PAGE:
"Beautiful gym, isn't it?" Curran said. "It's got some character. This year they scraped the floor back down to the real wood; it's been 20 years since they did that. It was getting yellowish from all the shellac. I think it might cave in one day, but it's got a good feel to it now, some real give. It's easier on the legs. A great court."
The court was a perfect beige. It also had Curran's name on it, a dedication he reluctantly agreed to a few years earlier. A former minor league pitcher with the Dodgers and Phillies, Curran left a job selling building materials in 1958 to take over at Molloy, whose coach Lou Carnesecca had just taken an assistant's gig at St. John's. The day I was there, Curran was sizing up his 55th team.
"See that kid in the light blue over there? He's been playing really well because he hustles so much. He has no idea" -- Curran says it
When Smith played for Molloy, he was not recruited by everybody. He was a two-star, sub-6-foot shooting guard who was hardly recruited by anybody. His offer from the Cardinals didn't come until he excelled in a post-grad year at South Kent in Connecticut.
"Louisville never asked about Russ," Curran said. "I remember talking to [Pitino's] son, Richard, back then, and all he asked about was, 'What kind of a player was my father?' I had Rick in my camp when he was a youngster. I said, 'He was feisty, just like he is now.'"
"Let's run a little," Curran shouted out to his players, a signal for a full-court weave drill to begin.
He remained seated as they ramped up the intensity. He said he was awaiting the results of some medical tests; he had gone through radiation sessions in the offseason for a cancerous tumor on his lung, and a key progress report was coming the next day. Curran also had regular appointments scheduled to treat a separate kidney issue.
"Five a.m. tomorrow is dialysis," he said. "And 5 a.m. Friday. It's alright by me, because I'm up anyway."
Smith woke up in Louisville's New York hotel on Thursday morning, ate breakfast with his teammates and boarded the bus for practice at Baruch College at around 10:30 a.m. On the way, he called McCleary to see if he and Curran might want to attend the Cardinals' 7 p.m. game against Villanova.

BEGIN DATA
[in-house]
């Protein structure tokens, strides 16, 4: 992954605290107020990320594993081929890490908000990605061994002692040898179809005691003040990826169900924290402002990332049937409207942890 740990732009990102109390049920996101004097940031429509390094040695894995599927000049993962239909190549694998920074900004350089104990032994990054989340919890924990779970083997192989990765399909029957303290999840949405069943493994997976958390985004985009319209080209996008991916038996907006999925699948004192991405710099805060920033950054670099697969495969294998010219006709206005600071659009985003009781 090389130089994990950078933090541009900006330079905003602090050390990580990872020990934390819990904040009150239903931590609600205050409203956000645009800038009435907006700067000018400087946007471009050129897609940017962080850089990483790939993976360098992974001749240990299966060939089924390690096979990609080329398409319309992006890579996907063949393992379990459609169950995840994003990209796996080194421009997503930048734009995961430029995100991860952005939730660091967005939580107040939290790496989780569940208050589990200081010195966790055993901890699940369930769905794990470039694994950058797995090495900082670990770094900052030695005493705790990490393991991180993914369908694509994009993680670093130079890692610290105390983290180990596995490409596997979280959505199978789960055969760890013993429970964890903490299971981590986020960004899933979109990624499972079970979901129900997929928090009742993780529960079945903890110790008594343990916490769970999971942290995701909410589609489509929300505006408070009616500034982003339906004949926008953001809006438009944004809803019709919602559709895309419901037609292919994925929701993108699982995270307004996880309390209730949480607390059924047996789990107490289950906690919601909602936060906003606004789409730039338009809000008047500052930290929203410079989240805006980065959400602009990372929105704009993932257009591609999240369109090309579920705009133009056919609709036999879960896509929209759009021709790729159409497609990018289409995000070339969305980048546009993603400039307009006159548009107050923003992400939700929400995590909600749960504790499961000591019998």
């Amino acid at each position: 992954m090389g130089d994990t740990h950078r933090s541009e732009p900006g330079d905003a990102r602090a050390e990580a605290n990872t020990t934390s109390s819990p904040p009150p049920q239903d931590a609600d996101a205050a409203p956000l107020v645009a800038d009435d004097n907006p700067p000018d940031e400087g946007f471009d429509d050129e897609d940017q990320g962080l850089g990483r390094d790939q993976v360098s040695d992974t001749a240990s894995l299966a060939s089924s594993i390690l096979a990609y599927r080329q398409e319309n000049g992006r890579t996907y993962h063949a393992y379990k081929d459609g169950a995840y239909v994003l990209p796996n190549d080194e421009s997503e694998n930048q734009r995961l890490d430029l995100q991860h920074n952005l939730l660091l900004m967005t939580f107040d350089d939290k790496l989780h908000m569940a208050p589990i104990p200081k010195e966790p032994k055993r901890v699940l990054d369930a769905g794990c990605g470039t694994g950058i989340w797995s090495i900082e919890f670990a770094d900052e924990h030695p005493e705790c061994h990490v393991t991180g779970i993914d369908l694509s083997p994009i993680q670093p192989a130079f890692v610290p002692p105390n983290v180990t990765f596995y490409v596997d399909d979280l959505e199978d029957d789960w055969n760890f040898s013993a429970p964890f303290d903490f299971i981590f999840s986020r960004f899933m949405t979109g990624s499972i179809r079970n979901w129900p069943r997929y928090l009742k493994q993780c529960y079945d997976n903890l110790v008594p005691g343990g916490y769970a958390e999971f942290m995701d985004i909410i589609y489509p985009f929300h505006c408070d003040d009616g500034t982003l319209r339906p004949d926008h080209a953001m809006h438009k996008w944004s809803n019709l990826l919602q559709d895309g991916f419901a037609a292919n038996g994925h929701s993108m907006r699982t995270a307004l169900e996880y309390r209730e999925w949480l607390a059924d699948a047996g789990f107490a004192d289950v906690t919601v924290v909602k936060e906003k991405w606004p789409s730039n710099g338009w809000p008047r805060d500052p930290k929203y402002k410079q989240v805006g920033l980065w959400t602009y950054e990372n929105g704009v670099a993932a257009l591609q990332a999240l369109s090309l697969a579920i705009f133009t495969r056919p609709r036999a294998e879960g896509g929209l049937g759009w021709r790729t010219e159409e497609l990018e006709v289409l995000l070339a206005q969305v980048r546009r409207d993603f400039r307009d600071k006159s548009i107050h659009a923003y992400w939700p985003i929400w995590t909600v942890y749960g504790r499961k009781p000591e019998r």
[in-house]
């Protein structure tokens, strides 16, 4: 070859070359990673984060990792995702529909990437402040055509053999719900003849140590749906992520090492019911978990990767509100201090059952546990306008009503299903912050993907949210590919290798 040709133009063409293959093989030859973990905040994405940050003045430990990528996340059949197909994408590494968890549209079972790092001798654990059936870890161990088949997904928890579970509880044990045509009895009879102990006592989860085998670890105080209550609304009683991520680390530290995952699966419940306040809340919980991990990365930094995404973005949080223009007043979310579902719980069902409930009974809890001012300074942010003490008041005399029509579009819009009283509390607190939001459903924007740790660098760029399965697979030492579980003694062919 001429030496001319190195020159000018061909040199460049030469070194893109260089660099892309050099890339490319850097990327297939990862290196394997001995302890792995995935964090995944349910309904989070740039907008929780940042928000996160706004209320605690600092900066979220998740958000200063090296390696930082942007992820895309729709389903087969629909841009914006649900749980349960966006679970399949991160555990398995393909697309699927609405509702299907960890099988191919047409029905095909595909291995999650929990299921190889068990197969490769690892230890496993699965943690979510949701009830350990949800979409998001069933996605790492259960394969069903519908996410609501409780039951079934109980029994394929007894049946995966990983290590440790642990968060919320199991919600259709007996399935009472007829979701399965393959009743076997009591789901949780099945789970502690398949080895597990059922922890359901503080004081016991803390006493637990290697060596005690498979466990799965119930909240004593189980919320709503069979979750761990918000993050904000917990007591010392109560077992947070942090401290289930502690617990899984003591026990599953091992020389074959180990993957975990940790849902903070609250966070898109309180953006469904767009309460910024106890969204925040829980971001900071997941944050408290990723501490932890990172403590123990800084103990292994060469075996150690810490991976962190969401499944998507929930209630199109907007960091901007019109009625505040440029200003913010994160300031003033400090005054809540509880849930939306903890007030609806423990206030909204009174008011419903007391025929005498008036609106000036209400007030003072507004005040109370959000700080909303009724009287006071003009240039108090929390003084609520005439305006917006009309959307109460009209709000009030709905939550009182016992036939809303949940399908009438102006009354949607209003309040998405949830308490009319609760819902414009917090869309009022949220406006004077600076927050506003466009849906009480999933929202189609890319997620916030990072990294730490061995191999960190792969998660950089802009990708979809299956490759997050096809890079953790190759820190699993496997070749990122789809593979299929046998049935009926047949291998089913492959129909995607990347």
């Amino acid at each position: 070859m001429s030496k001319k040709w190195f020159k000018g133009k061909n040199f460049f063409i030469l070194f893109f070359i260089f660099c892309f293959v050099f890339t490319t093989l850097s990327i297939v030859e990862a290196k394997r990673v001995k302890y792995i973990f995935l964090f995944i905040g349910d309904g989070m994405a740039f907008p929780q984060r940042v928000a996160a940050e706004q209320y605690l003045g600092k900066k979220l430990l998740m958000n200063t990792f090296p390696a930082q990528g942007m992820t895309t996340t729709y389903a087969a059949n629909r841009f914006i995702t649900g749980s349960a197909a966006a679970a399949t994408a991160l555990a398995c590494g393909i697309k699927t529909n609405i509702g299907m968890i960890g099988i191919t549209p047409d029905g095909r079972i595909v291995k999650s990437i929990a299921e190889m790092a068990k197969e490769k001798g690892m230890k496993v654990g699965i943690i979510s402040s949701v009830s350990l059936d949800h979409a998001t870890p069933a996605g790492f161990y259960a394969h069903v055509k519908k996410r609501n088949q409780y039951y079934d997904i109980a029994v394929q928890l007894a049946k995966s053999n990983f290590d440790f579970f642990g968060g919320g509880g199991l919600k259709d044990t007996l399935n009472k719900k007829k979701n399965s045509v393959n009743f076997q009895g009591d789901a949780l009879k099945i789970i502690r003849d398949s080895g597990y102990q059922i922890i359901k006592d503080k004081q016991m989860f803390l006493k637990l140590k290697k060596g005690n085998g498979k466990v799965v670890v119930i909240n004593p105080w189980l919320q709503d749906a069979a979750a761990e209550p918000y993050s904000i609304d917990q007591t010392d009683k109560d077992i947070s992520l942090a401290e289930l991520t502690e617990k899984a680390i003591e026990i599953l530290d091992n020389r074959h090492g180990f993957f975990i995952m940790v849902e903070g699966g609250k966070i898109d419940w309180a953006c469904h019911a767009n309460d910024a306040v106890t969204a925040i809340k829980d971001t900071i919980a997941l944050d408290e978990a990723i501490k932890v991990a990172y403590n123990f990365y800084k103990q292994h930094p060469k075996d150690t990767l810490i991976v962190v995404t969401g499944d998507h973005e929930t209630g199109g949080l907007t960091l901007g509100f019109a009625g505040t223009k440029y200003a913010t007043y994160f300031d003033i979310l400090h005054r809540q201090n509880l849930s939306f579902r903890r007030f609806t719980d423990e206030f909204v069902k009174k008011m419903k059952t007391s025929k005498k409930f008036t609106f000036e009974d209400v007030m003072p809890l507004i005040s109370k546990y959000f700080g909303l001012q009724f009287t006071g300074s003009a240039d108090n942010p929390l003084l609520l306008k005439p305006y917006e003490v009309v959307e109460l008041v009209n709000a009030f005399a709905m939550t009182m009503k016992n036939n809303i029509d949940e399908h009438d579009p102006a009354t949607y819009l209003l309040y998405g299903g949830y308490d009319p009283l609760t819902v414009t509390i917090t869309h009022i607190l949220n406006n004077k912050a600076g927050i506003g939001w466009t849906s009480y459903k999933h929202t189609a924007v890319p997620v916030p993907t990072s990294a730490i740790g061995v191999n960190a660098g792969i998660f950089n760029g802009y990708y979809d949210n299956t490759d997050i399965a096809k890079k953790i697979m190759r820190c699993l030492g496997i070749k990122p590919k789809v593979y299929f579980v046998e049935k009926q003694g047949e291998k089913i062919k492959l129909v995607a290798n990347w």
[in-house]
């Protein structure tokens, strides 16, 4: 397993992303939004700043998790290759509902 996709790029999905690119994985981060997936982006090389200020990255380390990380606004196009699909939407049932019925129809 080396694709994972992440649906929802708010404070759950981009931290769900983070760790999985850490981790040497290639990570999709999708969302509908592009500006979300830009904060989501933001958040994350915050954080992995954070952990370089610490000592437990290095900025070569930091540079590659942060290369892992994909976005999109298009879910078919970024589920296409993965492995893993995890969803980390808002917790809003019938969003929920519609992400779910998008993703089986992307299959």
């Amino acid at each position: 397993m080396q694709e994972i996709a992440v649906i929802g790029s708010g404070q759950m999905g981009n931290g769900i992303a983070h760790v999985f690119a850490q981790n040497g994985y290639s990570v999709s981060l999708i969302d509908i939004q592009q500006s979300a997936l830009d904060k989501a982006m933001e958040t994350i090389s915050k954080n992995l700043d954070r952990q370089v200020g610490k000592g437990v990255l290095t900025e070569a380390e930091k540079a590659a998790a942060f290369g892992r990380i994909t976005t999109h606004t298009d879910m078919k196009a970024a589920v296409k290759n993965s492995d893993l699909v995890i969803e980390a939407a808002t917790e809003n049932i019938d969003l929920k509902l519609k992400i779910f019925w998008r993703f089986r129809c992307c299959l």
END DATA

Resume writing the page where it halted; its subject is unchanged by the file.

Smith's best friend on the team, walk-on Michael Baffour, was sitting next to him in the back of the bus with his headphones on. Baffour couldn't hear the conversation, but he glanced at Smith soon after and saw him crying -- "And when someone is crying that sudden," Baffour said, "it had to mean a death."
It was Curran. Baffour tried to console Smith, who was in shock. Curran had been such a fixture at Molloy that Smith had never contemplated him being gone. Smith had to gather himself for practice, but afterward, he went on Instagram, and posted a collage of photos of him and Curran. In the comments section, Smith left this tribute:
On Thursday night against Villanova, in the game he wished Curran could have attended, Smith gave another tribute: He scored 28 points in possibly the most well-rounded performance of his career, shooting 7-of-12 from the field and 10-of-11 from the free-throw line in a blowout victory. "Today is definitely Coach Curran day for me," Smith said afterwards, "and it will be for the rest of my life."
Smith last talked with Curran on the phone a few weeks earlier, promising his coach that he would call again when he arrived in New York for the Big East tournament. He wanted his coach to see, first-hand, all the progress he'd been making.
Curran told Smith that he was playing great, that they were proud of him, and that everyone at Molloy still loved him. And then the old coach gave Smith a line from one of the old notecards, lest all the praise make him complacent:
"Remember, Russ, that the road to success is always under construction."